Staphylococcus aureus binding proteins for prevention of orthopaedic implant-related infections
journal contributionposted on 21.08.2017, 08:48 by Elizabeth Ratcliffe
Orthopaedic implant infections are an increasing problem and management commonly involves implant removal with serious consequences. Biofilm-forming Staphylococci are the most common causative organisms, with Staphylococcus aureus being the most virulent and MRSA increasingly involved. Initial bacterial adhesion is a crucial event in biofilm formation and infection establishment. Directing host antibody against bacterial factors involved in adhesion and biofilm formation may significantly inhibit infection establishment on biomaterials. Two recombinant S. aureus-derived binding proteins (FnBP, IsdA) were investigated as potential vaccine antigens and resultant antibody was assessed to determine whether immune inhibition of bacteria-ligand binding can significantly impact on attachment to plasma-conditioned biomaterial surfaces, in the presence of other bacterial ligands. Adhesion of homologous and heterologous (clinical MRSA) S. aureus to plasma-conditioned steel was significantly reduced (~50% average reduction, p & #60;0.0001) when pre-exposed to anti-rFnBP-A antiserum that was 50-fold more dilute than the actual titre from immunisation. Inhibition was related to ligand presence and not staphylococcal Protein A. Reduced adhesion was not observed with an FnBP-mutant strain, indicating specific inhibitory antibody involvement, and demonstrating the potential of rFnBP-A for prevention of S. aureus implantrelated infection. Adhesion-inhibitory activity was also observed with a purified IgG-fraction of rIsdA antiserum but this activity appeared to be masked by non-IsdA-related interactions when non-IgG-purified antiserum was assessed.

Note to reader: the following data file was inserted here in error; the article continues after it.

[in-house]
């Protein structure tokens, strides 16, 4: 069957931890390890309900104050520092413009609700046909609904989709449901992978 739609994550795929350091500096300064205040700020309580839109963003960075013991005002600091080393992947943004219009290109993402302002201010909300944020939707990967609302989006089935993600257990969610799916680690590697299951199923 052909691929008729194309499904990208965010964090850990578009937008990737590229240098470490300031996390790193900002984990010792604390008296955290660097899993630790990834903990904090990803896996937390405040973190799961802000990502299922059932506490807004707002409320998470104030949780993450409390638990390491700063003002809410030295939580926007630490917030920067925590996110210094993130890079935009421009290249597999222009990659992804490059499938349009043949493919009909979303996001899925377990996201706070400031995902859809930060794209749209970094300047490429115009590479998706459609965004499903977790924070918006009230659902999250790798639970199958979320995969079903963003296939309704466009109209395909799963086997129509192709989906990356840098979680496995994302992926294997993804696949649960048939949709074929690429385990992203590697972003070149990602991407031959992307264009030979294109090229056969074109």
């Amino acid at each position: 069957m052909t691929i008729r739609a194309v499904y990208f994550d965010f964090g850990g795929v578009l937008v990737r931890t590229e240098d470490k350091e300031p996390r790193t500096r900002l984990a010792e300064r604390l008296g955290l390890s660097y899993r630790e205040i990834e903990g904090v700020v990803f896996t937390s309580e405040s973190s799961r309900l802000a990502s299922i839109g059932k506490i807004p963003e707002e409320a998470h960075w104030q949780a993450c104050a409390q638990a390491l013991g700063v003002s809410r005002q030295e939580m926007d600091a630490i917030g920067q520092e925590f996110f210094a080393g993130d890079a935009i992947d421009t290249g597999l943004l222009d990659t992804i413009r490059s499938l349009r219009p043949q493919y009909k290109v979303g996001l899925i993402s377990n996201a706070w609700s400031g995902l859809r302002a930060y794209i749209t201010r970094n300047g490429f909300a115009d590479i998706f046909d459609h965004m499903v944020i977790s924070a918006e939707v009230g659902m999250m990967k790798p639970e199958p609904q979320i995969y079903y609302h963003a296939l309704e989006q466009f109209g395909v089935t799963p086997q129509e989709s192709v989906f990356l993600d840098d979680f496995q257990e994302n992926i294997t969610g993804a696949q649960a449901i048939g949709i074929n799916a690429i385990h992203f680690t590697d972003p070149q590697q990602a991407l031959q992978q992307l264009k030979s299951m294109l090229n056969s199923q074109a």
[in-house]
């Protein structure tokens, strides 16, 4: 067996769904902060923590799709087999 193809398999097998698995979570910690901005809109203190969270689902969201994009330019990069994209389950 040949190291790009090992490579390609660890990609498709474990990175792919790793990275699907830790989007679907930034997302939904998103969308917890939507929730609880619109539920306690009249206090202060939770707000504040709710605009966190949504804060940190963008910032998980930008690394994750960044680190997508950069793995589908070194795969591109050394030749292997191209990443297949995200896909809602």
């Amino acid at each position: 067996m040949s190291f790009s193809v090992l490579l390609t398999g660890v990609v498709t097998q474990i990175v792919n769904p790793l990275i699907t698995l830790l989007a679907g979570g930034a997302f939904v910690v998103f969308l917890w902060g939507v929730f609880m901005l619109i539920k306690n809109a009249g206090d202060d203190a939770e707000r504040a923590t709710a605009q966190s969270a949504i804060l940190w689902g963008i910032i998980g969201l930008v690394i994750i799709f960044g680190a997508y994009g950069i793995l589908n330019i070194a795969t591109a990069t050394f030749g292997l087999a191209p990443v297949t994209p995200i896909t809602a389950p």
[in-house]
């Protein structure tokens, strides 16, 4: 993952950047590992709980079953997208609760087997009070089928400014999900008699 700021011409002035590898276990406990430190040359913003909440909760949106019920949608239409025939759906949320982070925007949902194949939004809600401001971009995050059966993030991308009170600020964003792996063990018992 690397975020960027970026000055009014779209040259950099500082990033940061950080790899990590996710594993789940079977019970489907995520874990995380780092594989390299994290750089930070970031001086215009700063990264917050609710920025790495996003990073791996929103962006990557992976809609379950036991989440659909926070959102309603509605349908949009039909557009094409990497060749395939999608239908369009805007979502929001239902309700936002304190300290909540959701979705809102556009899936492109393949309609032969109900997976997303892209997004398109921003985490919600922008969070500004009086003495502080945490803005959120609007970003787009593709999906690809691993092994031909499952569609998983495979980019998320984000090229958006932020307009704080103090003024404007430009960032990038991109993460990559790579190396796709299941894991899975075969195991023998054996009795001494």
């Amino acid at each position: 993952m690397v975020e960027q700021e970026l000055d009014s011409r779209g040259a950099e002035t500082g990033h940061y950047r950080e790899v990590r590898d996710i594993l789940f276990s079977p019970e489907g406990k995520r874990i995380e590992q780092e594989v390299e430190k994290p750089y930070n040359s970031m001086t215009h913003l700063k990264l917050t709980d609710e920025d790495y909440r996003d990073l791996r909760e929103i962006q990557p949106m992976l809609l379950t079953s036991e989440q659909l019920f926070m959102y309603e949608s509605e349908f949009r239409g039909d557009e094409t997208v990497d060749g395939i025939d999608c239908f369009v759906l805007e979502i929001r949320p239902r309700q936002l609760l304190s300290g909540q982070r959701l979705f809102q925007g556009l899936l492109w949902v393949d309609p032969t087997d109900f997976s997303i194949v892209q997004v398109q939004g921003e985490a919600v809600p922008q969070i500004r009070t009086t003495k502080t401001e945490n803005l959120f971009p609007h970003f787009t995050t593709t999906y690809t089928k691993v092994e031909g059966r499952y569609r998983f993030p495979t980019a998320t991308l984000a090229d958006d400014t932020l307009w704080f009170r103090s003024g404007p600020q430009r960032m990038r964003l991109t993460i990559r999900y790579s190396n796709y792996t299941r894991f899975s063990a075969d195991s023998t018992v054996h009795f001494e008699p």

The author ... thanks the Nottingham Orthopaedic Research Appeal–Nottingham Hospitals Charity for grant support, Professor Timothy Foster (Trinity College, Dublin, Ireland) for donation of S. aureus 8325- 4, DU5883, DU5723, and E. coli 514, and Professor Simon Foster (University of Sheffield, UK) for donation of S. aureus SH1000, SRC005, and E. coli BL21 (DE3) pSRC001.
- Aeronautical, Automotive, Chemical and Materials Engineering
- Chemical Engineering